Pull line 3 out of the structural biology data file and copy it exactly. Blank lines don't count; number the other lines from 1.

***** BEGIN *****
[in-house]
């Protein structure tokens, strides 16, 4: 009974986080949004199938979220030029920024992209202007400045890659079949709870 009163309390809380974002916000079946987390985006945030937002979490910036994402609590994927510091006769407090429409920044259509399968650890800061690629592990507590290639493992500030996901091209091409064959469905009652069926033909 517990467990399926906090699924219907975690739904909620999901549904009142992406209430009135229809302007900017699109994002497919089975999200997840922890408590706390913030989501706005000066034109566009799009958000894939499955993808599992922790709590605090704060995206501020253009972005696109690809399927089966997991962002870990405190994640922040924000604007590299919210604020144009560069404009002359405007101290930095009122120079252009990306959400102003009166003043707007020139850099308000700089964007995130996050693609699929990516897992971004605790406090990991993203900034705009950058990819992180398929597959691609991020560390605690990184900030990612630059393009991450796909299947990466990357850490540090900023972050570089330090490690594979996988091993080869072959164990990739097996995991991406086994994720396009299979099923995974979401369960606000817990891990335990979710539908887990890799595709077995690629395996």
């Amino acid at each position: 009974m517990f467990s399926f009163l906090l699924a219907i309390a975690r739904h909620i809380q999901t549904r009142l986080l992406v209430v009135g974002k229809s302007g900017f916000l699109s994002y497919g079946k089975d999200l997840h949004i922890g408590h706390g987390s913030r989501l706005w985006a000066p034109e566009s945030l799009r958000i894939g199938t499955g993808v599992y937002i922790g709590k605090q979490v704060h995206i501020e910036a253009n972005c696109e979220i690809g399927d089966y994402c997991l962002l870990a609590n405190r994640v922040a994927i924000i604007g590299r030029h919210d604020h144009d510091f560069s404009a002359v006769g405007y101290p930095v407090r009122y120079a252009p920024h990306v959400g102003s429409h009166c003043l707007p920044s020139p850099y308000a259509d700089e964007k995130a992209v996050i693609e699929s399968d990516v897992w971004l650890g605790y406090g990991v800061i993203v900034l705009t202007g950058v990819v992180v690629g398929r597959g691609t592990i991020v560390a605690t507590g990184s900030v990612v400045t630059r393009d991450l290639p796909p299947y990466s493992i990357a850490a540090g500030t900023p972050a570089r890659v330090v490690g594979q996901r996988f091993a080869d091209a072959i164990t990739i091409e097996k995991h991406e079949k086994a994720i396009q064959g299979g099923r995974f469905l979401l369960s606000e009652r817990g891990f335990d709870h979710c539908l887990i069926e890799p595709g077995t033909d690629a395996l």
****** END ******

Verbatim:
């Amino acid at each position: 009974m517990f467990s399926f009163l906090l699924a219907i309390a975690r739904h909620i809380q999901t549904r009142l986080l992406v209430v009135g974002k229809s302007g900017f916000l699109s994002y497919g079946k089975d999200l997840h949004i922890g408590h706390g987390s913030r989501l706005w985006a000066p034109e566009s945030l799009r958000i894939g199938t499955g993808v599992y937002i922790g709590k605090q979490v704060h995206i501020e910036a253009n972005c696109e979220i690809g399927d089966y994402c997991l962002l870990a609590n405190r994640v922040a994927i924000i604007g590299r030029h919210d604020h144009d510091f560069s404009a002359v006769g405007y101290p930095v407090r009122y120079a252009p920024h990306v959400g102003s429409h009166c003043l707007p920044s020139p850099y308000a259509d700089e964007k995130a992209v996050i693609e699929s399968d990516v897992w971004l650890g605790y406090g990991v800061i993203v900034l705009t202007g950058v990819v992180v690629g398929r597959g691609t592990i991020v560390a605690t507590g990184s900030v990612v400045t630059r393009d991450l290639p796909p299947y990466s493992i990357a850490a540090g500030t900023p972050a570089r890659v330090v490690g594979q996901r996988f091993a080869d091209a072959i164990t990739i091409e097996k995991h991406e079949k086994a994720i396009q064959g299979g099923r995974f469905l979401l369960s606000e009652r817990g891990f335990d709870h979710c539908l887990i069926e890799p595709g077995t033909d690629a395996l």